A growing season scarred by deadly diseases, though, has choked the supply of Georgia tobacco. The tomato spotted wilt virus has killed about 35 percent of the tobacco crop. That will cause about a 20 percent reduction in the overall production for Georgia. And that’s a conservative estimate, Moore said.Farmers have battled this disease, which also affects tomatoes, peanuts and other vegetable crops, since 1986. But this year “was the worst in history,” he said.Georgia farmers are allowed, due to government regulation, to grow around 60 million pounds of tobacco. A 20-percent reduction of that is 12 million pounds. That calculates, conservatively, into $21.6 million in tobacco that won’t be sold this year.Disaster?The Georgia Department of Agriculture is pushing for disaster assistance for tobacco farmers devastated by disease and drought this year.”Growers have been hurting financially, spending extra money to produce this crop,” Moore said. “And then they’re going to come up short on tobacco to sell.”Will the shortage of quality Georgia tobacco have an effect on the demand this year?”The only place to find that out is where there is some competition,” he said, “and that’s at the auction sites.”Moore said it’s tough to say how much tobacco will be harvested this year. There could have been as many as 27,000 acres.”But we’ve had close to 1,000 acres already destroyed and insurance collected on it because of the tomato spotted wilt virus,” he said.Georgia averages about 2,000 pounds of tobacco per acre. But this year, Moore said, the average will be more like 1,800 pounds per acre.Many frustrated farmers feel an urgency to get through with this year’s crop, he said. Moore tells farmers, “Don’t get into a hurry. The best tobacco is yet to be harvested or cured.” Amid drought, deadly disease and a new way of selling one of Georgia’s top money-making crops, tobacco auctions opened across Georgia this week.Georgia’s tobacco auctions started in Statesboro, Ga., July 30. Opening prices for this region were $1.56 to $1.78 per pound.”Prices look good,” said J. Michael Moore, an agronomist with the University of Georgia College of Agricultural and Environmental Sciences. An auction opened in Douglas July 31. Smaller auctions will be in Moultrie and Nashville.ContractedBut much of the Georgia tobacco crop will not go to auction this year. About 92 percent of the 2002 crop was contracted before April 15. Contract farmers bypass the process and sell directly to tobacco companies, Moore said. Because of this, the number of auction sites across Georgia has dwindled over the past few years. “There are not going to be new (auction) warehouses opening up,” he said.Anybody who wants to know when and where tobacco auctions will take place, plus other Georgia tobacco information, can go to www.georgiatobacco.com.Though auctions will continue to be a way to sell tobacco, they’re becoming less popular. “Growers for the second year in a row have chosen overwhelmingly to sign contracts as a means of marketing their crop,” Moore said.Farmers who contract see the advantage of delivering their tobacco and returning home with a check that same day, he said.There are 10 receiving stations in Georgia and Florida where farmers can deliver directly to the tobacco company.”There’s an efficiency to the operation in dealing directly with the individual that purchases the tobacco,” he said.But growers who choose to go to auction have an opportunity to compete for the highest bid among all the companies.Choked SupplyAnd this year, prices could be high for noncontracted quality Georgia tobacco. (Tobacco companies already competed heavily to gain contracts with Georgia and Florida growers. Tobacco in this region, because of its higher sugar content, is highly sought after. Only 80 percent of the tobacco from other tobacco-growing states were contracted, compared with the 92 percent in Georgia and Florida.)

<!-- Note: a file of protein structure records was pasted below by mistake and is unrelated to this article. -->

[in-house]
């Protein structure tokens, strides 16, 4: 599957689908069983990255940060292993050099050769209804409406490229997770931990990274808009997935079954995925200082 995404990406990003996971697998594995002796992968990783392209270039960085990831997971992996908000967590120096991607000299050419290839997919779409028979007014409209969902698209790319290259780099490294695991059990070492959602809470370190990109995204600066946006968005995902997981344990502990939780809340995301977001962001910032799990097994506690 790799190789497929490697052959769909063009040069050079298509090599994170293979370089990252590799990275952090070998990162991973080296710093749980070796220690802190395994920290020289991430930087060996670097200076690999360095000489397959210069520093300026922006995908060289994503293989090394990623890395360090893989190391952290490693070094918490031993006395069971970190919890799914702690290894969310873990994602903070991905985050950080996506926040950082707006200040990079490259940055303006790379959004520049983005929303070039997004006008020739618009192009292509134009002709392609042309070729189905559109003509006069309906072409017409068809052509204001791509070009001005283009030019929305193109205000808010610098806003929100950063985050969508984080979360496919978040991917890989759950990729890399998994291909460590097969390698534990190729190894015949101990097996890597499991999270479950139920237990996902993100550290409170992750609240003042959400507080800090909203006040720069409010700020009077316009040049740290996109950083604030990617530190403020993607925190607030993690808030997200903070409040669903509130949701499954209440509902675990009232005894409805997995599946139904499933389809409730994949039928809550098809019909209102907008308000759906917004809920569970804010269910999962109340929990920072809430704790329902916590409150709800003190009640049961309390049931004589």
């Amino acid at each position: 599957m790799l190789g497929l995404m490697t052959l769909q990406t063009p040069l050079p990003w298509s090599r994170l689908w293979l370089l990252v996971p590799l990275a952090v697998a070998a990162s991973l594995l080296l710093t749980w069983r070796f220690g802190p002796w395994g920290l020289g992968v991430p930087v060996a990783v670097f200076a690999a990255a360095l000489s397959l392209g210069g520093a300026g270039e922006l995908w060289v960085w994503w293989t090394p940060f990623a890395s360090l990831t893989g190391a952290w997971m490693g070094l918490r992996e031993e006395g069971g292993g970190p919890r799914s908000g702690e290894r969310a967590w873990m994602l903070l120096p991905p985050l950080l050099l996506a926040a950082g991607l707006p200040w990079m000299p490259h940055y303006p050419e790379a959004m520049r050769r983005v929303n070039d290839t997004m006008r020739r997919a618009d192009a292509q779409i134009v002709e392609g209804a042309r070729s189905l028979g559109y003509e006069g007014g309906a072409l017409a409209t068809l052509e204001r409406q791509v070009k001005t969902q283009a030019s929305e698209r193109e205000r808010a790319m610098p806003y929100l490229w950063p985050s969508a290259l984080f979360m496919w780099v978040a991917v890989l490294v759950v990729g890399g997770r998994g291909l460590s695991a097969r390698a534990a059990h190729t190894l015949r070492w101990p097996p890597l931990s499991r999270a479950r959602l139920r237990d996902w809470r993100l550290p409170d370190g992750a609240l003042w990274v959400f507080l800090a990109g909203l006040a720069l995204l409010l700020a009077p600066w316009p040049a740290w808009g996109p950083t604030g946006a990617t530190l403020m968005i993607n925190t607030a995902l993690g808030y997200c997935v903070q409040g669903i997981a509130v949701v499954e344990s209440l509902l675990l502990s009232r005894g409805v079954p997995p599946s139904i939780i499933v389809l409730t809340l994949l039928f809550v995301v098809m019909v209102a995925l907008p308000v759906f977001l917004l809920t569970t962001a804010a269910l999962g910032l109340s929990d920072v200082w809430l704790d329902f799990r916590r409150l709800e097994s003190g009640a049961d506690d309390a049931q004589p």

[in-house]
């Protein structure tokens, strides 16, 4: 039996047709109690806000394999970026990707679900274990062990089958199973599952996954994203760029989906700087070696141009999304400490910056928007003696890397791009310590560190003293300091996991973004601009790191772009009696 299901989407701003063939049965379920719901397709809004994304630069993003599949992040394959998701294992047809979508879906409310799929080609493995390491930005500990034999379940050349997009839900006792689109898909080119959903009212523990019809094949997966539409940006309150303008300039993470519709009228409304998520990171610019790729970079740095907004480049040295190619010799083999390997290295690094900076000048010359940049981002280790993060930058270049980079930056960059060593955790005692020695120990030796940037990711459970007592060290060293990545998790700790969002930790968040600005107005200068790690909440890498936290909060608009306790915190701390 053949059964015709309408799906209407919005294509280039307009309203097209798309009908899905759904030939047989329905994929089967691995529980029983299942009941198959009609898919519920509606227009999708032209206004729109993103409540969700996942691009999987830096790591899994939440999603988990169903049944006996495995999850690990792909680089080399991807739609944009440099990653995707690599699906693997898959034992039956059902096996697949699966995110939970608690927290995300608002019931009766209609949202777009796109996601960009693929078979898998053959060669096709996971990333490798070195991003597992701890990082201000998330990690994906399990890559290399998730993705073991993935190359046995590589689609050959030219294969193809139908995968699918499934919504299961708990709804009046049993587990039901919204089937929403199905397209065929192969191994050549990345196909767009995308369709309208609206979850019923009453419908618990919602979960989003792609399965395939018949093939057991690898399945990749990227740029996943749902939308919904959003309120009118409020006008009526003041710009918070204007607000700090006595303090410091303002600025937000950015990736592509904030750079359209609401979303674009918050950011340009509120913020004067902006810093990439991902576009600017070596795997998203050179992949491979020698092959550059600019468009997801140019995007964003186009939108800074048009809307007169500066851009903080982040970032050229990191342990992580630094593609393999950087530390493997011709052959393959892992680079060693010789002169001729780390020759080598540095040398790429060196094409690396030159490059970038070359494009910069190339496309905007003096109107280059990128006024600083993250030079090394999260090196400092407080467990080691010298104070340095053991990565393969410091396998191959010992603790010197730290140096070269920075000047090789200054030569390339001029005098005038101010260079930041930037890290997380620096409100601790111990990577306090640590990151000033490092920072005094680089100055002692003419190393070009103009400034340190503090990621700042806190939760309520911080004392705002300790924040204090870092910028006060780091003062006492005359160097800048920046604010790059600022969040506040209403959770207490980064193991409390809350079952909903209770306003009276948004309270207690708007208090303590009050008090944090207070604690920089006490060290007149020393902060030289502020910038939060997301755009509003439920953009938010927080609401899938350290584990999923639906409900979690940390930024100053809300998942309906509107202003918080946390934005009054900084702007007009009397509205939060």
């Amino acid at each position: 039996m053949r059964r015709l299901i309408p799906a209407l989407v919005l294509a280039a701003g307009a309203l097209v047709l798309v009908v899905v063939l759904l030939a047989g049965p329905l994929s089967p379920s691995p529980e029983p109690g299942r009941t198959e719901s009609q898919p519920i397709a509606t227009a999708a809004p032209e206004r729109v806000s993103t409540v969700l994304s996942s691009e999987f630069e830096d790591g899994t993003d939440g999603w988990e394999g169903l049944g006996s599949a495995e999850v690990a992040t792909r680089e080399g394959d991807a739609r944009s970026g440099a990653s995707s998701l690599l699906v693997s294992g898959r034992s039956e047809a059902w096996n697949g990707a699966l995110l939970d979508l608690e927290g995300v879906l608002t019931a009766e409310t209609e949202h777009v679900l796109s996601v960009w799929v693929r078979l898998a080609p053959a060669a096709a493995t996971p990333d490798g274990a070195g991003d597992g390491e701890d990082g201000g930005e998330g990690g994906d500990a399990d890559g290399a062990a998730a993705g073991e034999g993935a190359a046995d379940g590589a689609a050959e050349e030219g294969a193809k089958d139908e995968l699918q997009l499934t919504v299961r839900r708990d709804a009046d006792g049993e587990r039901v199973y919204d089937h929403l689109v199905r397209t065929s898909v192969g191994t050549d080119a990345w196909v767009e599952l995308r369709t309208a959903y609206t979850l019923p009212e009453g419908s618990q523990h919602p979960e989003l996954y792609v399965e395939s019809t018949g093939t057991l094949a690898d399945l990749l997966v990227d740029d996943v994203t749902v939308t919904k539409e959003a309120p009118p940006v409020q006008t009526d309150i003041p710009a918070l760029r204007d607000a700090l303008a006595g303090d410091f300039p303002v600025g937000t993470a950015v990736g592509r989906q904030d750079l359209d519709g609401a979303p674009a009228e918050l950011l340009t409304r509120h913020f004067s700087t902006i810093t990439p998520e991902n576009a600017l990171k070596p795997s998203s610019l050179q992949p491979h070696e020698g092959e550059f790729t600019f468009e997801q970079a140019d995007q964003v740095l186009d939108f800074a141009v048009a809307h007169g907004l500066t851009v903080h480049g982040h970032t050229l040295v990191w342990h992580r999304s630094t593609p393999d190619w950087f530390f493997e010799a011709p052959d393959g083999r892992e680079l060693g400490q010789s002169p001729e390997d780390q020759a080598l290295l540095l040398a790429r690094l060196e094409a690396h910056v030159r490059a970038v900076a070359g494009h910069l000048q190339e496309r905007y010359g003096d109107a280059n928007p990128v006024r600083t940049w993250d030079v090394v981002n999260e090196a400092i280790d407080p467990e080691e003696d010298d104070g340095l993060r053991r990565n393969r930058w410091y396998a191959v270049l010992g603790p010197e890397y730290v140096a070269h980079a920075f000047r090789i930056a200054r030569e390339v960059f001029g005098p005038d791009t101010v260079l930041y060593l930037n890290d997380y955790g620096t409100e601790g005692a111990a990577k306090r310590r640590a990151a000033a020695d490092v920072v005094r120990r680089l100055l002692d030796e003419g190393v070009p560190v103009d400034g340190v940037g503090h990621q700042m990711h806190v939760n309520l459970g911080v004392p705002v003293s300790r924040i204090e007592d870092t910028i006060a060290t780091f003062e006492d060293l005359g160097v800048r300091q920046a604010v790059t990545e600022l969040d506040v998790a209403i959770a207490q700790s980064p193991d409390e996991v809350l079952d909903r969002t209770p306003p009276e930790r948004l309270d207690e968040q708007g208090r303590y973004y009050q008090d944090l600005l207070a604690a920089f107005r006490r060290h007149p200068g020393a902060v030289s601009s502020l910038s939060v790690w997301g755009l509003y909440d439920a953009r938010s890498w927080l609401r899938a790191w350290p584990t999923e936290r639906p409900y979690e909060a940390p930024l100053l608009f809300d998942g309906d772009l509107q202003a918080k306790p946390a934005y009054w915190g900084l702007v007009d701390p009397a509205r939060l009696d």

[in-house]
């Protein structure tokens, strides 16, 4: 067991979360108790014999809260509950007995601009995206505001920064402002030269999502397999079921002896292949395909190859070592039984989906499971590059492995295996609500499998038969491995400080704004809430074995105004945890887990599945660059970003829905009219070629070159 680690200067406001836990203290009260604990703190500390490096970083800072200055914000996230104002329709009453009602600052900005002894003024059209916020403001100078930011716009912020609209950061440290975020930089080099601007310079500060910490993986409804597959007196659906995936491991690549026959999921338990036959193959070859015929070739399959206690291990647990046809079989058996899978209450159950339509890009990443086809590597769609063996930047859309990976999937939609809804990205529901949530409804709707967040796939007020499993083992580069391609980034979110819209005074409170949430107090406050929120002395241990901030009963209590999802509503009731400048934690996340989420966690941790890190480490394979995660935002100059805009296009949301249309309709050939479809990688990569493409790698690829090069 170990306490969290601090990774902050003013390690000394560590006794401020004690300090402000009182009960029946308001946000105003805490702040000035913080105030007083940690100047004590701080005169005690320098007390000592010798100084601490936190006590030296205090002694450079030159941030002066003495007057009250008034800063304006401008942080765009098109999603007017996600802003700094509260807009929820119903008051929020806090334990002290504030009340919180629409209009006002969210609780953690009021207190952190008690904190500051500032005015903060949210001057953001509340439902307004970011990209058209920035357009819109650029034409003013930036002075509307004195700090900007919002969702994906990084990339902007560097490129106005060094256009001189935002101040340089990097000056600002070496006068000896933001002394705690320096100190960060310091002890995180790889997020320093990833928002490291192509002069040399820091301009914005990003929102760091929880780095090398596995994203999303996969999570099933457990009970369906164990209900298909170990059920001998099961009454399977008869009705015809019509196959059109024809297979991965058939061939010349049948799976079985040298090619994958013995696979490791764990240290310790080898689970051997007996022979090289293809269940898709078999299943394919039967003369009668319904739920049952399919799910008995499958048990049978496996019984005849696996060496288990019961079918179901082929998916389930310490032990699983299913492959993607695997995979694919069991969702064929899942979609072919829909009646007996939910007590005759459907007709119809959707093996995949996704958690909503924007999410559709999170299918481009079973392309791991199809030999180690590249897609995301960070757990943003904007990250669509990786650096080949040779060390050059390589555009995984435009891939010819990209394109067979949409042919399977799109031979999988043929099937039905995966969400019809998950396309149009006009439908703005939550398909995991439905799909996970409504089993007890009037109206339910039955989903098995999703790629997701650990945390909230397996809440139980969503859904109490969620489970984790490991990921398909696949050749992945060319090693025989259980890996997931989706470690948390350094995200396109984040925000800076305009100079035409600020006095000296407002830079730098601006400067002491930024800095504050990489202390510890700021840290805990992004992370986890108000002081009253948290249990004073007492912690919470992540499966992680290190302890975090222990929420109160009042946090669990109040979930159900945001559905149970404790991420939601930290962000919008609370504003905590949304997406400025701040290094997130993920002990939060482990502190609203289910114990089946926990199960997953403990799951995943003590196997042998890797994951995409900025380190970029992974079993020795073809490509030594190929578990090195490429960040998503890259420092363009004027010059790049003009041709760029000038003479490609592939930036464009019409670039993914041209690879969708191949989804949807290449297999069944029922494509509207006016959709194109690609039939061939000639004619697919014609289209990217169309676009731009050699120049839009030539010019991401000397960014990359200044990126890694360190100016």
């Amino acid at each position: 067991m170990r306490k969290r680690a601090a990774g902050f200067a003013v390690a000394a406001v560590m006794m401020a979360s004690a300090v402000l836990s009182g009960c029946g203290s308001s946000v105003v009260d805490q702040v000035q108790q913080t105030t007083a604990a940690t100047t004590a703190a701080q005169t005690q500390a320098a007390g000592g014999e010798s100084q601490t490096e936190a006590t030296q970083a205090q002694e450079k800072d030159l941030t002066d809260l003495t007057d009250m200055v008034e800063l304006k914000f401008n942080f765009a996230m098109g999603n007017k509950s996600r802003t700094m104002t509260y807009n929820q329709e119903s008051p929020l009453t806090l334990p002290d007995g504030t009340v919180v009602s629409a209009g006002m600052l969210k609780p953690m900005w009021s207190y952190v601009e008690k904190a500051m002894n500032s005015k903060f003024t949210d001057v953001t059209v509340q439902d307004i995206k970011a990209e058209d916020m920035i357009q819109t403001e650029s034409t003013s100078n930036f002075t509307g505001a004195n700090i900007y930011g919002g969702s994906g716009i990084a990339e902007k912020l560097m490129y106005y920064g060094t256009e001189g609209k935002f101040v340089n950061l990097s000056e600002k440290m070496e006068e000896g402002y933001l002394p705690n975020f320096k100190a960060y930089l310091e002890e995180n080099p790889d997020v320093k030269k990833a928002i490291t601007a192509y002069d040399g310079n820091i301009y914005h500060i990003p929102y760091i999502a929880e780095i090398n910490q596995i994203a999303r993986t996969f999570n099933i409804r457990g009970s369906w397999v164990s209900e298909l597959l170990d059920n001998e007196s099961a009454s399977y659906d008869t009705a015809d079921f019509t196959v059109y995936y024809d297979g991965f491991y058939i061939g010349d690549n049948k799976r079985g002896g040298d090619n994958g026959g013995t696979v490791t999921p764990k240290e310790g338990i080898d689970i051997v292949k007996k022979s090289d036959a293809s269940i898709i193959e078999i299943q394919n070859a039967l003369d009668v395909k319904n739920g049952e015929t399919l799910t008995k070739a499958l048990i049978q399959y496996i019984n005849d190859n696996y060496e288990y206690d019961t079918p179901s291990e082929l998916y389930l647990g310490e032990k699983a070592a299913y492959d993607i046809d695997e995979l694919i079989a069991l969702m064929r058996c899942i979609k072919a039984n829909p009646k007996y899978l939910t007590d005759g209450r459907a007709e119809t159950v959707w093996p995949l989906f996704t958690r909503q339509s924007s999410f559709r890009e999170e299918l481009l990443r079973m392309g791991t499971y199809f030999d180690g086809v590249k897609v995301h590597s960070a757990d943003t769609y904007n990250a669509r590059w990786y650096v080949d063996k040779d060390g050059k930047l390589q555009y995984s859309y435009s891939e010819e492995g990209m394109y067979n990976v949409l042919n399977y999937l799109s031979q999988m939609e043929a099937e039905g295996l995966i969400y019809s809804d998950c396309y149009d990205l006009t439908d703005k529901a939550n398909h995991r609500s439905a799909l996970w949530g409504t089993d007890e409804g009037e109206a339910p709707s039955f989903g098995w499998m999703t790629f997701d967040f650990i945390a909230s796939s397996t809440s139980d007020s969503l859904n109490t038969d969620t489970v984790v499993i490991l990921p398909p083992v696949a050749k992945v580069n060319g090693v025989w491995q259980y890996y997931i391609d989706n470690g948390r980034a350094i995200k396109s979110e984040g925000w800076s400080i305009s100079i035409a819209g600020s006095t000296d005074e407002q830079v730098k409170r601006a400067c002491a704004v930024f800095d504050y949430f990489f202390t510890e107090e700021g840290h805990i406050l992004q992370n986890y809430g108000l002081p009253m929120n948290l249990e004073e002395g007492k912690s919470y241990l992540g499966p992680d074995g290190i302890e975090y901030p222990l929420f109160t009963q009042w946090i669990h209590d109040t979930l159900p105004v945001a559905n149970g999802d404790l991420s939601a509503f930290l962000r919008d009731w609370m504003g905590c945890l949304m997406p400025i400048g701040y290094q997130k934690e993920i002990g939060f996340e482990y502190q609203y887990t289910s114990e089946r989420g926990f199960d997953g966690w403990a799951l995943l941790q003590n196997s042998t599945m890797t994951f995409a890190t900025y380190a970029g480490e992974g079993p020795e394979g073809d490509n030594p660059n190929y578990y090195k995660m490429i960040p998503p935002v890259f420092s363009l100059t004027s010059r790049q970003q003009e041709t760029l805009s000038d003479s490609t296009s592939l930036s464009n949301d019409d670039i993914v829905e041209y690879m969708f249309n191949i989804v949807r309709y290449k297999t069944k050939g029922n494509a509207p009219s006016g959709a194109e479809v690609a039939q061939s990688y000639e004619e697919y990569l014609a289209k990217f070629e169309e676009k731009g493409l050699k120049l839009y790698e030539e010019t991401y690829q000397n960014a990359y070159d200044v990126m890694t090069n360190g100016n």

Categories: Letters to the Editor, Opinion One can only hope that Trump’s greatest accomplishment will be closing the cesspool known as the United Nations. Instead of giving voice to all nations, large all small, they have taken on the task of eliminating Israel. Syria gases innocent citizens, silence — drinks and dinners as usual. Israel bombs a military site — emergency meeting. Please, President Trump, hang a closed sign on the United Nations. Geraldine KrawitzSaratoga SpringsMore from The Daily Gazette:EDITORIAL: Find a way to get family members into nursing homesEDITORIAL: Thruway tax unfair to working motoristsEDITORIAL: Beware of voter intimidationEDITORIAL: Urgent: Today is the last day to complete the censusFoss: Should main downtown branch of the Schenectady County Public Library reopen?
Letterkenny MD Cllr Liam Blaney has called for parking spaces beside e-car charging points to be specially designated for electric cars only.Cllr Blaney raised a motion at today’s Municipal District meeting to ensure that every charging point in Letterkenny would have a marked parking space beside it.He said a local man who bought an electric car found himself driving around Letterkenny searching for a car parking space beside a charger. Cllr Micheal McBride said the council needed to ‘get out of the traps’ and prepare for the rise in ecar sales. He asked to explore options to have up to 5 or 6 parking spaces position in a circle around charging stations.There are a number of ecars Public Charge Points located in the Letterkenny Town Centre, including Justice Walsh Road, An Grianan Theatre and Tobin’s Service Station.Mr Fergal Doherty, Engineer and Area Manager, agreed to examine the current issue at the existing car parking spaces.Designated spaces sought for ecar charging in Letterkenny was last modified: May 8th, 2018 by Rachel McLaughlinShare this:Click to share on Facebook (Opens in new window)Click to share on Twitter (Opens in new window)Click to share on LinkedIn (Opens in new window)Click to share on Reddit (Opens in new window)Click to share on Pocket (Opens in new window)Click to share on Telegram (Opens in new window)Click to share on WhatsApp (Opens in new window)Click to share on Skype (Opens in new window)Click to print (Opens in new window) Tags:charginge-carselectric carsLetterkenny Municipal District